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Posted by on May 5, 2017 in In-Flight Insider News, Insider Travel Tips |

7 Ways to Stay Friends While Traveling Together

7 Ways to Stay Friends While Traveling Together

C Paddock's Photo Vacationing with a friend (or 2) can either be great fun or the end of a beautiful friendship. The best way to be sure it’s the former is to have a heart-to-heart chat beforehand and be honest about your preferences and expectations. Then you can negotiate if necessary and avoid conflict when it’s too late to do anything about it.

1.     Pick a destination you’ll both enjoy. If you love the beach and your friend is a culture vulture who hates the sun, you can still find a place with something to satisfy both of you—so long as you plan in advance and agree that you’ll each be free to go off on your own for at least part of each day. This can actually be a great thing, because, when you get together at the end of the day, you’ll be able to share your separate adventures over cocktails and dinner. But if you love solo exploration and your friend simply can’t be alone, it isn’t going to work. So do get it all out in the open in advance.

2.     Agree on your travel style and budget. If your friend loves nothing but the best and you’re pinching pennies, there could be trouble in paradise. Decide in advance on an accommodation that will be comfortable enough for your travel companion and not too pricey for you, and agree to one or two “splurge” meals or events. If you can’t do that, you probably shouldn’t be traveling together at all.

3.     Be honest about your travel lifestyle. Does one of you want to get up and go at the crack of dawn while the other enjoys sleeping late and having a leisurely room service breakfast? Do you love to dance the night away while your friend is always in bed by ten? Again, you can agree to disagree if—and only if—you’re respectful of each other and don’t mind venturing off on your own. IMG_0433 4.     Be a bit open and flexible. Part of the reason we travel is to experience new and different things. So keep an open mind. If you’ve never been to the opera and your traveling companion is an opera buff, now’s your chance to indulge his or her passion and discover something new. And, of course, your friend should be willing to do the same for you. Who knows, you each might be pleasantly surprised, and at the very least you’ll have had a new experience.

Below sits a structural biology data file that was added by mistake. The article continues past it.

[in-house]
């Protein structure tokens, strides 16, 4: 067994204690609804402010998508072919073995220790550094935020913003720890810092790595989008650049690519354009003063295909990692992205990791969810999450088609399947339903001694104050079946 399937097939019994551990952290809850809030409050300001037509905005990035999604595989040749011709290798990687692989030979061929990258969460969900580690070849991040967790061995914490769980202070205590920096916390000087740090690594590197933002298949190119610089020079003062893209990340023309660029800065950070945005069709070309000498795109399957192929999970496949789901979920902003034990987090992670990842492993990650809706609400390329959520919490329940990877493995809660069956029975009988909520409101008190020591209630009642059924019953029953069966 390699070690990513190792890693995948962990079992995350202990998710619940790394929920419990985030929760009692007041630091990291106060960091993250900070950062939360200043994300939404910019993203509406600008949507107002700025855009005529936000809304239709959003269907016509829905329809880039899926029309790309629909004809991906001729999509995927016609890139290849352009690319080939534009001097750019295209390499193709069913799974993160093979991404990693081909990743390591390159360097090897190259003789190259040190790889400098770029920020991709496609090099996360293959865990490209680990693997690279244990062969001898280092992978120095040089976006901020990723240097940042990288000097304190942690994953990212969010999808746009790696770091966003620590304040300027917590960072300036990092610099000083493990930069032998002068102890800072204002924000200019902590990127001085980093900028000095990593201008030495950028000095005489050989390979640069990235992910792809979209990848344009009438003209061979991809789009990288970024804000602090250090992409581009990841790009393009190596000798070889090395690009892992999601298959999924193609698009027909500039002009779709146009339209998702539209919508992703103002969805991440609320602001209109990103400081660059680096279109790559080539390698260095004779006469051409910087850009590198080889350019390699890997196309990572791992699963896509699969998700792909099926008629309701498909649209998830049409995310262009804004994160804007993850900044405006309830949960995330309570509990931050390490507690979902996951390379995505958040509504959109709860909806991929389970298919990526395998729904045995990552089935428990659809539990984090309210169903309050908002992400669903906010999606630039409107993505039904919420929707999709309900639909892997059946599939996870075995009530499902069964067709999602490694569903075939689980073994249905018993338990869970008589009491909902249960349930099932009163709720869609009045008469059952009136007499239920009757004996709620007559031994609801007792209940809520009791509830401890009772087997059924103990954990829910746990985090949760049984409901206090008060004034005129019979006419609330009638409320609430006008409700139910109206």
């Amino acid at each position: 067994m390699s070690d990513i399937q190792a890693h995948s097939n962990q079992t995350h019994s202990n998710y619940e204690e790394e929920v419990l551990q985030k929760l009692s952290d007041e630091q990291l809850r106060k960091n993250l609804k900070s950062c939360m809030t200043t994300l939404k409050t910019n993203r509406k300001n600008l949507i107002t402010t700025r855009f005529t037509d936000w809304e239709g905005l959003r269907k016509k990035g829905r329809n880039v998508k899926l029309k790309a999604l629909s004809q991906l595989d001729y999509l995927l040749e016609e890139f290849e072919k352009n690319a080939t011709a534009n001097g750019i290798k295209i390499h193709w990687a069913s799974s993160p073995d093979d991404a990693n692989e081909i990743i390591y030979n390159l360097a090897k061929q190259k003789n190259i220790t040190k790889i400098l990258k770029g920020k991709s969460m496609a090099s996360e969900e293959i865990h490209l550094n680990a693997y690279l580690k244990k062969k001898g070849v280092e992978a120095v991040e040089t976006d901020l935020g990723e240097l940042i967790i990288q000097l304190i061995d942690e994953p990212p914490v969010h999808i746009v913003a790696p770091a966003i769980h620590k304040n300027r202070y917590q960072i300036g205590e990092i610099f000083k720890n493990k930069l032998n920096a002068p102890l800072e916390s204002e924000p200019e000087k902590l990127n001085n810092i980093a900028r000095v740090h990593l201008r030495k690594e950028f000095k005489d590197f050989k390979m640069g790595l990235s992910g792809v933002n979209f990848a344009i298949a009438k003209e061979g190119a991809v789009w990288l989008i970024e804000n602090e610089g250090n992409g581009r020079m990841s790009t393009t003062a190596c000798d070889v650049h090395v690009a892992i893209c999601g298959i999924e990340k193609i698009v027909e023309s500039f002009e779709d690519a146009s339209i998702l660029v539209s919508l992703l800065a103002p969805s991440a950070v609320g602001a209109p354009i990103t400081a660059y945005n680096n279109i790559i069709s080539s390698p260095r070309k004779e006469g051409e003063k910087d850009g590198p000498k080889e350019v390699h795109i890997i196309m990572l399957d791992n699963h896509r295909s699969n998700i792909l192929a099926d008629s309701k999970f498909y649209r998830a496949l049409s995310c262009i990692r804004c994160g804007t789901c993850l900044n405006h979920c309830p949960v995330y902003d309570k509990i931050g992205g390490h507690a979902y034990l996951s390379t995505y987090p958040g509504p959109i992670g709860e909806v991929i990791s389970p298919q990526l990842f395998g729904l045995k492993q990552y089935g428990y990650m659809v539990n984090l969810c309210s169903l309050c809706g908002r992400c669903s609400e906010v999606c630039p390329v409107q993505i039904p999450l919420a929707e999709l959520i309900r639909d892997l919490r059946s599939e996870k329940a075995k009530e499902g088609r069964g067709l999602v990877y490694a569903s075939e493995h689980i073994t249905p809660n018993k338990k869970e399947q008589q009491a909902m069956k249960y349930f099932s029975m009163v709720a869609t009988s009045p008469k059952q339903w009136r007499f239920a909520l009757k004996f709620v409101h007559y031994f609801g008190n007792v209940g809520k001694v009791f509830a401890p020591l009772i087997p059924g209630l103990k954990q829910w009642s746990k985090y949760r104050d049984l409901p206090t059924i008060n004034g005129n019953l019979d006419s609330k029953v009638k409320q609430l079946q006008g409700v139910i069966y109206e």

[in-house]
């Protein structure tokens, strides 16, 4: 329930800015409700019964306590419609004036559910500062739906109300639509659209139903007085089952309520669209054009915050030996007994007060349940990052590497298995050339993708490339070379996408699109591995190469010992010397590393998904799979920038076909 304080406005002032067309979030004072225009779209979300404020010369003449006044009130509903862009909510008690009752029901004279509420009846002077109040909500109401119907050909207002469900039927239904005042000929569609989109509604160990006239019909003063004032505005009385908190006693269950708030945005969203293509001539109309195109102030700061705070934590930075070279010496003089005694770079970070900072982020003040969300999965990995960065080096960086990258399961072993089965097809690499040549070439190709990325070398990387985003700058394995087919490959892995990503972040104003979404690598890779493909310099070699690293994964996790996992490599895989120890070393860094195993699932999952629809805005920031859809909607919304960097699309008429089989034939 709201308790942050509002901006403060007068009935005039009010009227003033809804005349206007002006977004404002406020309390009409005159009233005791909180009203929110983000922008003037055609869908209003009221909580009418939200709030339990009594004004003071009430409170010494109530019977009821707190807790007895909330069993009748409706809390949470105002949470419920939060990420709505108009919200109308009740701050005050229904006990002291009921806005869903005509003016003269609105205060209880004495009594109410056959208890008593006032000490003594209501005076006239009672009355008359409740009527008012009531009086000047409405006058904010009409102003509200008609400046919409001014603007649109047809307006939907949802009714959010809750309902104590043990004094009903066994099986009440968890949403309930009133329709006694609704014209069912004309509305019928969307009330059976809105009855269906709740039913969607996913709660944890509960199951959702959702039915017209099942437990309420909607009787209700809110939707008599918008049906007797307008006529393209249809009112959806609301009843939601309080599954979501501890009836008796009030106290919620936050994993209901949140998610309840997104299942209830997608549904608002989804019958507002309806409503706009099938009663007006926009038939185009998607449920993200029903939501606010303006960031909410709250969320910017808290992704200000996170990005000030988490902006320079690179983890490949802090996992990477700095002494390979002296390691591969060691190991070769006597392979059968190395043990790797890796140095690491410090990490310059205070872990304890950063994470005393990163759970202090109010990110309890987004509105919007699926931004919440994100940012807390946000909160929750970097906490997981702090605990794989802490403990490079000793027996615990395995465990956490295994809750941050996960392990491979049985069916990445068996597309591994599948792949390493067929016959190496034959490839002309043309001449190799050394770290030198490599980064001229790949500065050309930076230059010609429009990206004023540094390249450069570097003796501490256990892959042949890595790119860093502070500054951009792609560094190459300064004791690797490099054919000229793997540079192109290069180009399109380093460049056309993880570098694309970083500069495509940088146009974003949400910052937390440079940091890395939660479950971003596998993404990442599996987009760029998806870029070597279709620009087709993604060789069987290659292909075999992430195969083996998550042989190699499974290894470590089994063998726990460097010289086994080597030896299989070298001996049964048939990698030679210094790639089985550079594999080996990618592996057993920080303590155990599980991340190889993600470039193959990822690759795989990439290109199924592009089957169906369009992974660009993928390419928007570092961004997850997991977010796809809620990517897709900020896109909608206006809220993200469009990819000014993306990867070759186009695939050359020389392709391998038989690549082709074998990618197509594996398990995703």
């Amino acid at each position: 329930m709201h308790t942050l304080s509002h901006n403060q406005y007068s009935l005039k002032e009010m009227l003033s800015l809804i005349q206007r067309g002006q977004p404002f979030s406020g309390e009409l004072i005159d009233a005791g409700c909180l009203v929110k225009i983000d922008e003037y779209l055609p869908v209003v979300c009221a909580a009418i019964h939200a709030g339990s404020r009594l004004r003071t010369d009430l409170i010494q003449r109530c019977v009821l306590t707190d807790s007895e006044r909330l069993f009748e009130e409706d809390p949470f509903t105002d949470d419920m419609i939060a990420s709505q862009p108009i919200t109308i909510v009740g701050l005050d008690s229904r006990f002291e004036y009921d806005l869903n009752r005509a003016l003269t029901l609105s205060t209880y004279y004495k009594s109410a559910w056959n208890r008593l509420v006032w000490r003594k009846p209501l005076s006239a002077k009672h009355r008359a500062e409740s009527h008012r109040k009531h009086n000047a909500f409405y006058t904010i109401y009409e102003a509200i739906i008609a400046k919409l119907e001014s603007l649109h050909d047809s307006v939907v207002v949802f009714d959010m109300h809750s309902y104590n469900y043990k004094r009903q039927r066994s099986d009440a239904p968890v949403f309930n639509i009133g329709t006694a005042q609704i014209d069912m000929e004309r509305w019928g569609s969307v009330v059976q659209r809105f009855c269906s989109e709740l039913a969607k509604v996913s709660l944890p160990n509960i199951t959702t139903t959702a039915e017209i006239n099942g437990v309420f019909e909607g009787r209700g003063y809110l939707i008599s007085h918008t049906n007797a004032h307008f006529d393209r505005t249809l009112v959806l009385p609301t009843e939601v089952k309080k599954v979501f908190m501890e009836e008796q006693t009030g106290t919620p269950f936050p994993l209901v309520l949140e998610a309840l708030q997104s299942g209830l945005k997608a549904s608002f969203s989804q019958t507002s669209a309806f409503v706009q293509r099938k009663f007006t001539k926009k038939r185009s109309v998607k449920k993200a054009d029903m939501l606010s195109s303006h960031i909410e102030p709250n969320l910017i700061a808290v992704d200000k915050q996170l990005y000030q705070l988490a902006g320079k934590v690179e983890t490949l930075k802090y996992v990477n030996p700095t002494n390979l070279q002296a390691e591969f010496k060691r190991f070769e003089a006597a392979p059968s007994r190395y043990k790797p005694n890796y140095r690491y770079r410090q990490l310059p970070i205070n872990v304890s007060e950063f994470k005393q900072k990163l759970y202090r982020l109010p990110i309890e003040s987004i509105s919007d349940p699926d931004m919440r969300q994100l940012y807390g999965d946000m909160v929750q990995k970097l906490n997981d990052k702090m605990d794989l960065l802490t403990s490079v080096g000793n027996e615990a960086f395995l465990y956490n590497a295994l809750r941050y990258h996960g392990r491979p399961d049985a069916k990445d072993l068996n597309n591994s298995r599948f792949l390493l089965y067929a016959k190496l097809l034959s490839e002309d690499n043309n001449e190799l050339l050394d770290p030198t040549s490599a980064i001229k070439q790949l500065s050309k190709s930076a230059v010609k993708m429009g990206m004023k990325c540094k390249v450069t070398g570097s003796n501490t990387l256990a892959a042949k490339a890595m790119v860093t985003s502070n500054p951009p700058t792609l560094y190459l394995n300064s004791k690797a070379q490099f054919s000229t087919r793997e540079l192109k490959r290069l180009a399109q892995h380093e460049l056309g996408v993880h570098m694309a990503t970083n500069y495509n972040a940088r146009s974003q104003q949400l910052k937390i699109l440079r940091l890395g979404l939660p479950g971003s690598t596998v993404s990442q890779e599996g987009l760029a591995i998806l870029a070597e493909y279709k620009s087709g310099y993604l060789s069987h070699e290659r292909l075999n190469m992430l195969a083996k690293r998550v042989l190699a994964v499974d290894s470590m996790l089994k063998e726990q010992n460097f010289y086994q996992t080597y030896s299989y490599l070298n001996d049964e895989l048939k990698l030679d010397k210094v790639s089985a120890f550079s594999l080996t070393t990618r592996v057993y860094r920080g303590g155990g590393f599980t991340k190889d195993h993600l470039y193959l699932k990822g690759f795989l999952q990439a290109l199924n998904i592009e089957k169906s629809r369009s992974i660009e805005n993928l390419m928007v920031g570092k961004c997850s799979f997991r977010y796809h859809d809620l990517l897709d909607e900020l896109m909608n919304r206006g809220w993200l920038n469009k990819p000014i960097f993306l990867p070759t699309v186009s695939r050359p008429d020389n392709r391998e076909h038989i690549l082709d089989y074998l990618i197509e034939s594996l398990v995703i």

5.     Determine your individual energy levels. If one of you needs to be on the go morning to night and the other enjoys a more leisurely pace, you’ll need to make accommodations. One of you can take a break (or a nap) while the other goes off to do something the less energetic one didn’t want to do in the first place. That way you’ll both have some “alone time,” and get to do what you want. And you’ll avoid the unnecessary crankiness that comes with one of you is being dragged to see “just one more” sight when she’s really too hungry and tired to go another step.

6.     Decide who’ll be the planner. Some people love to be in charge while others are perfectly happy to just go along for the ride. Or perhaps you both want to be involved in the scheduling. If neither one of you likes to make plans, you’ll have to divvy up the tasks or risk missing out on things you’d like to do. Who will find out when the tour bus leaves or make the dinner reservations? Which one of you will be in charge of buying theater tickets or scheduling a day trip to a nearby attraction? Someone’s got to do those things and it usually winds up being the one who cares most about getting it done.

7.     Be considerate. I know, all of the above is really about being considerate. Especially if you are sharing a hotel room, there are a million little ways to get on each other’s nerves. So, be neat, even if you’re not neat at home. Don’t hog the bathroom, or the space on the bathroom counter. Don’t use your friend’s things without asking. If you get up at the crack of dawn for your morning run, or come in late at night when your friend is sleeping, try to be quiet about it. If one of you has been particularly accommodating about something, a simple “thank you” will go a long way. Consideration is always appreciated, but particularly when you’re thrust together in a situation that’s different from the norm. Now, find a friend (that you will travel well with) and go have some fun!